A few weeks ago i attended two conferences on how young people use the internet and the risks and opportunities involved. Both were fantastic experiences and i not only enjoyed attending the conferences and hearing from young people and practitioners around the country but also presenting to such fantastic audiences.
Munch, Poke, Ping
The first conference, “Munch Poke Ping”, was hosted by Stephen Carrick-Davies and was something i had been looking forward to for a long time given that the subject matter was so intertwined with my own experiences and work. Originally i had asked Stephen, who i met through Katie Bacon of Online Youth Outreach, if i could attend. This led to me not only attending but also presenting at the conference about my own experiences of using the internet as a therapeutic tool, the positive power of peer support and the work i am doing currently with YoungMinds and MyHealthLondon.
The conference was attended by professionals working with children and young people from a variety of perspectives including teachers, support workers, youth workers, psychologists and others and the line up on the stage was just as varied as the audience itself.
Among the line up were speakers from PRUs including pupils, staff and a headteacher as well as Online Youth Outreach, Blackberry and Dr.Richard Graham who works with young people with technology addictions.
Although i am well versed in public speaking this event, for me, was a little daunting as it was my first foray into speaking as a professional and not just a “young person” or “service user” (the labels normally attributed to me). However as soon as i had a microphone in front of me i was fine! (Something that i imagine would shock those who went to school with me where i was known for being quiet and anything but happy about standing up in front of large groups of people).
After a somewhat dark session in the morning looking at grooming i spoke about the positive effect of the internet and how i believe it has helped me and helped me help others over the years. I did this through talking about my own experiences of mental illness and using and running support groups and forums online. I wanted to stress that not everything that happens on the internet is bad or untoward and that actually thousands of young people are helped every day by the peer support they receive online.
I have noticed that professionals, when considering young people and their internet use (especially “vulnerable” young people), find it very hard to see beyond one thing. Risk.
This means that projects are often slowed down or more likely not even considered, I hear a lot of fear and dismissal of service user involvement and participation let alone the concept of peer support within this.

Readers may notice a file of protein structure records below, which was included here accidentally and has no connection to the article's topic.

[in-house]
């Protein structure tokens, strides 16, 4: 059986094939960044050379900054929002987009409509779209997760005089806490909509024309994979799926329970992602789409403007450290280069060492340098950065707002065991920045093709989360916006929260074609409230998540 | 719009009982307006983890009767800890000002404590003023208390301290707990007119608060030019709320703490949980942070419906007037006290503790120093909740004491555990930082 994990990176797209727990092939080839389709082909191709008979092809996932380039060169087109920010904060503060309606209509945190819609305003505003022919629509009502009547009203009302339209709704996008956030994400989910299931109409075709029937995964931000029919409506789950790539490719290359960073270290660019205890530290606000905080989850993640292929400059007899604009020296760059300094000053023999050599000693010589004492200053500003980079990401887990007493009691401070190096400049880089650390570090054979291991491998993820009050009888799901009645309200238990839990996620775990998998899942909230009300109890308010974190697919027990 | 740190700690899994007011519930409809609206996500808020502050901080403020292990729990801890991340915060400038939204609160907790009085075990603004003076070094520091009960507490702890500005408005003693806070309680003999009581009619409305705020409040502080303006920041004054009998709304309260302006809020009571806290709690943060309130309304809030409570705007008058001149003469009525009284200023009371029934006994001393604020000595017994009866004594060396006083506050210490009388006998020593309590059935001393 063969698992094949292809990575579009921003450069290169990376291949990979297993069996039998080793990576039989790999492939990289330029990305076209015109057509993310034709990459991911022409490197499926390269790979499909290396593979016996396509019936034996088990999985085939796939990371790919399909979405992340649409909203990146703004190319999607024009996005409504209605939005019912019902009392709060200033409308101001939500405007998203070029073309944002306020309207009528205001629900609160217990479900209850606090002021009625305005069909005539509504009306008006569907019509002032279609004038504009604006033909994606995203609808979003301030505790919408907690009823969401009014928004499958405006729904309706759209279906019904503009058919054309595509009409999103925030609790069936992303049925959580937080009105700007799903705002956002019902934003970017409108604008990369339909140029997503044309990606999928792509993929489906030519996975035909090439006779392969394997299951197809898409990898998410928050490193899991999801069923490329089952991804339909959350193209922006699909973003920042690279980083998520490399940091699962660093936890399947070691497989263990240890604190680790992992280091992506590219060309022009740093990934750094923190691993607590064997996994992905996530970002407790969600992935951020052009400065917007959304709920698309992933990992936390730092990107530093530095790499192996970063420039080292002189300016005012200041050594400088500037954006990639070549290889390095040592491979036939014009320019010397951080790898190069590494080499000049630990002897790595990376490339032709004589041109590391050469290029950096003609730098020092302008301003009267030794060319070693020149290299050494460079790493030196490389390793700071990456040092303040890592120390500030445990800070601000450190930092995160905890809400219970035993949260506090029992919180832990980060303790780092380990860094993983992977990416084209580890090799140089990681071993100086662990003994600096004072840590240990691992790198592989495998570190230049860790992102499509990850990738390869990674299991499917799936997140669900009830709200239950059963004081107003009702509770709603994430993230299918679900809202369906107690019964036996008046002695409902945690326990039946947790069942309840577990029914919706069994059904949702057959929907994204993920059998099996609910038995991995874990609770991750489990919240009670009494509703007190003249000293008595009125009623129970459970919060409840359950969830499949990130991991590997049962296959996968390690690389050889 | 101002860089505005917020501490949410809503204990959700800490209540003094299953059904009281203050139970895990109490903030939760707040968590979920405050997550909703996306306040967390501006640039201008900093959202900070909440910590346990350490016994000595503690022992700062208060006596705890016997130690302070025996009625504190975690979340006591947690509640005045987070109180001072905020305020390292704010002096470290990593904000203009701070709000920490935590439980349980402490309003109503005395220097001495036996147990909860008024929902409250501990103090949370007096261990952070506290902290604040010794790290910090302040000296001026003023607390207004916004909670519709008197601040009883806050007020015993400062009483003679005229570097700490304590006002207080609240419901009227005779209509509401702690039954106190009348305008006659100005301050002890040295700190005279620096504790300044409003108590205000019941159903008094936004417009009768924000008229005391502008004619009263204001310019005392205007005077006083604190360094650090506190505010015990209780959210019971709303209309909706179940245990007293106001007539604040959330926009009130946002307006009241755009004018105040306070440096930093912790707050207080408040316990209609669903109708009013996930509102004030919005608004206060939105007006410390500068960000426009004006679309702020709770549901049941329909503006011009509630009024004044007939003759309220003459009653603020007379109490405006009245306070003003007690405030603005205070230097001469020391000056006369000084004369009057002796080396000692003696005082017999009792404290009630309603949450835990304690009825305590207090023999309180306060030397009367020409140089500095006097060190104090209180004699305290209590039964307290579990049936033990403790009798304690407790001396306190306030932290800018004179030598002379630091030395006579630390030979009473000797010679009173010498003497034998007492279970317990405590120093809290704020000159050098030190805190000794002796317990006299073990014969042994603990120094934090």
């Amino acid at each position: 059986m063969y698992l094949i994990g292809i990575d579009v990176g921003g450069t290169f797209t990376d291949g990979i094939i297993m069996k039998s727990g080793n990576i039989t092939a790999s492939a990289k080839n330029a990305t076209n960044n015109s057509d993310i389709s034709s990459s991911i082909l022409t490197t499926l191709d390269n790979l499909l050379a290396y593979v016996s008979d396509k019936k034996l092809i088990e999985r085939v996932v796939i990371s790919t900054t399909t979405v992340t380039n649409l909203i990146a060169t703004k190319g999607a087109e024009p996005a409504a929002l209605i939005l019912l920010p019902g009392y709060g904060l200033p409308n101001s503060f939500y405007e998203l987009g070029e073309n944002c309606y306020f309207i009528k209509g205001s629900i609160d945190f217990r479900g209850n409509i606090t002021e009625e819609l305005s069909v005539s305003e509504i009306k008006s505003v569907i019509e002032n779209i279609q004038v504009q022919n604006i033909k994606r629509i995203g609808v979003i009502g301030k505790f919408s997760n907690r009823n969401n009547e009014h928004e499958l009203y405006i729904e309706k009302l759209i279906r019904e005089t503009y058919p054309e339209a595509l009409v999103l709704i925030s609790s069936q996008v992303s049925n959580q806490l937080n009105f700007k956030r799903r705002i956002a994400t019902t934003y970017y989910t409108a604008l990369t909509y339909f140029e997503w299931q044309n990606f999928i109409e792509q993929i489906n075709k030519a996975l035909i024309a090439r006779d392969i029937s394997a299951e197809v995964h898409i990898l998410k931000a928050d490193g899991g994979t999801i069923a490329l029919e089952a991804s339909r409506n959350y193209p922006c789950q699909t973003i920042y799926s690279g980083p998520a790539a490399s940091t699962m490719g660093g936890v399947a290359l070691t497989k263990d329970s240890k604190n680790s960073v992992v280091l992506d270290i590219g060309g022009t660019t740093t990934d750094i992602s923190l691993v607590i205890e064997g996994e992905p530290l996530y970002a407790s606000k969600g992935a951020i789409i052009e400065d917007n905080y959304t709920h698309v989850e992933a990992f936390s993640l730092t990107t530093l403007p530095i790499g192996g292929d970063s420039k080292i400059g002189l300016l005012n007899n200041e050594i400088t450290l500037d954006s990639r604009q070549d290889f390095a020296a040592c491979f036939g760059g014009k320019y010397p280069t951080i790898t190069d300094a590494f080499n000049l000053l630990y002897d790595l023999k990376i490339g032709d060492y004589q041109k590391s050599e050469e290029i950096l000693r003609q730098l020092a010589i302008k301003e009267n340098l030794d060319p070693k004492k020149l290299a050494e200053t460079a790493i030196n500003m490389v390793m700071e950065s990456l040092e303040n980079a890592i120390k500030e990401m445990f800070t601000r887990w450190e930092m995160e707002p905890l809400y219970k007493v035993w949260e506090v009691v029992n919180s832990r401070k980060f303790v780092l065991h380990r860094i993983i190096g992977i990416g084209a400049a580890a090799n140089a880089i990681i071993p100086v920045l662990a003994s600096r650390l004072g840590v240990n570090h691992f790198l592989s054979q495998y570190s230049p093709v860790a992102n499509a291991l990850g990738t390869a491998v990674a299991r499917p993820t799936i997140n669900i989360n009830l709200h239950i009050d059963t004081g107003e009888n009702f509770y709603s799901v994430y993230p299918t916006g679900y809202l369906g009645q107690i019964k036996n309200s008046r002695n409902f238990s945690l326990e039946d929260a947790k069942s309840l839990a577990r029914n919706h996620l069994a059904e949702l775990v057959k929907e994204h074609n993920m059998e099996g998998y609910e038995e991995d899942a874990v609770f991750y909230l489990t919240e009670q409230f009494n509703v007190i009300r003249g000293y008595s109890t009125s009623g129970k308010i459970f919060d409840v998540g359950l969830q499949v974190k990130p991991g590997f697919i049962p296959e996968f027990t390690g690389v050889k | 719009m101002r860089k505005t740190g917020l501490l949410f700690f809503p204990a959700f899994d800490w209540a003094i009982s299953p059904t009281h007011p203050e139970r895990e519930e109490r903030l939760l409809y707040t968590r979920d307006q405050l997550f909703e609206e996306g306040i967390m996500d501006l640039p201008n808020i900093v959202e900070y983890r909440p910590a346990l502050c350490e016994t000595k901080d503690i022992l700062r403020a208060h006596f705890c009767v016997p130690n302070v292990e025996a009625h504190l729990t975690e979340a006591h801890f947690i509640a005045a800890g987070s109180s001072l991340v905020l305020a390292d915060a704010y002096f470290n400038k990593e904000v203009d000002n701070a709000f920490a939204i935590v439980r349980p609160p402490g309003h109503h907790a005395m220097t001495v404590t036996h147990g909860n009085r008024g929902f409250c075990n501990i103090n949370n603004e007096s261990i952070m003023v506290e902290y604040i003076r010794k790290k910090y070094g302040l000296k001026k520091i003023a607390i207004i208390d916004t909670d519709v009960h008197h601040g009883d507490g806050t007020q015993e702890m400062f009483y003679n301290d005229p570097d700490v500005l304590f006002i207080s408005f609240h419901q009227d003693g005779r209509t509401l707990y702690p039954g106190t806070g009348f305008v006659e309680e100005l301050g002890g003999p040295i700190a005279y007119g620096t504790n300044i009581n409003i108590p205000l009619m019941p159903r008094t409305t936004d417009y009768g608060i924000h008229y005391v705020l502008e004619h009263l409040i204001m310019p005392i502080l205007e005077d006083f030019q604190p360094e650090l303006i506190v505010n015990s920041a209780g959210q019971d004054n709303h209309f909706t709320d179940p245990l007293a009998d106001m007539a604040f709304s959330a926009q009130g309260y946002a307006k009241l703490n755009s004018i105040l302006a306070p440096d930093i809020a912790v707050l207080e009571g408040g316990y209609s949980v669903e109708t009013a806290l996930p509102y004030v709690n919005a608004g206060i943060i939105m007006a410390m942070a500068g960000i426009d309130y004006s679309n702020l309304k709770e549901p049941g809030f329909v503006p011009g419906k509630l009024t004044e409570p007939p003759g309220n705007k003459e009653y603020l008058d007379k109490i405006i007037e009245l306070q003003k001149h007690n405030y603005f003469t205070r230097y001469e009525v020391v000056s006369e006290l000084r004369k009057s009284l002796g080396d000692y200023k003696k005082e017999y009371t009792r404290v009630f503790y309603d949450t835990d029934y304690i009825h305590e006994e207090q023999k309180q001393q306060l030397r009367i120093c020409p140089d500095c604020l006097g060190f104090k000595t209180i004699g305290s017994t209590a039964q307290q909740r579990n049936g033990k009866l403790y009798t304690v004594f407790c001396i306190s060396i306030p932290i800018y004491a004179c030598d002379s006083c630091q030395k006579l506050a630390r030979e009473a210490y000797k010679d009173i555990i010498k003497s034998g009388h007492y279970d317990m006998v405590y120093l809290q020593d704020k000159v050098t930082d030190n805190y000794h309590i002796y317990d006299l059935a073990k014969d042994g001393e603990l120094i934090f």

My answer? Yes there are risks involved in going online, and yes some people are more “vulnerable” than others, however there is risk inherent in all areas of life. Risk is a fact of life and people will do “risky” things regardless, you may not be able to stop it but imagine the effect it would have if you could at least help manage and minimise it.
The ban and block culture and our fear of the worst case scenario paralyses us and certainly does not move us forward.
And while bigger organisations are pondering all the worst case scenarios of having even, say, a pre-moderated, closed forum for service users, service users like me have been doing this for a decade now.
And i understand the fear that exists, believe me. I understand the fear of lawsuits and Daily Mail fodder but please bear in mind it can be done, and done well.
It’s not about trying to making risk obsolete, it’s about building resilience, educating young people and providing support; just check out what the Cybermentors do.
There are safeguarding measures that you can put in place, so many i wouldn’t know where to start..and do you know what? A lot of them are common sense! Like not giving out personal details online, just like you shouldn’t give them to a stranger in the street.
I’m sure most young people would tell you too that we don’t want to be wrapped in cotton wool and actually we need to learn by experience.
Personally i doubt exactly where i would be today without the peer support i have and currently still get online, i don’t imagine it would be a good place.
It has been a part of my life for around ten years now including before, during and after more conventional psychological help. Yes the help that i was receiving wasn’t from someone qualified in any paper-based way but i was fully aware of that going in. Not only that but the support was free and, unlike most mental health services, available 24 hours a day, 365 days a year. A stark contrast to most service provision which operate on a strictly 9-5 basis (with a few exceptions of course). No two year waiting lists in sight either..
I don’t blame the services. I understand the pressure they are under, it was pretty bad ten years ago and with the brutal cuts to the NHS things aren’t looking too good here on the ground right now.
Peer support should be encouraged, as a grass roots movement of sorts it already wields immense power and touches and enhances the lives of thousands. Just look at the hit counts on websites that are already doing it. And look at how successful ChildLine and Beat Bullying for great examples of how to reach out online.
It was amazing to be given a platform to speak about something that is so important to me both personally and professionally. It is the reason that with YoungMinds and MyHealthLondon i am developing an app and website to help young people who need support.
I met some incredibly interesting people throughout the day and the conversation continued both at the conference and on twitter (#mpp #munchpokeping).
The day after was a conference run by YoungMinds and ACAMH titled “Young people in the internet wilderness: a ticking time bomb?”, my next post will be coming shortly!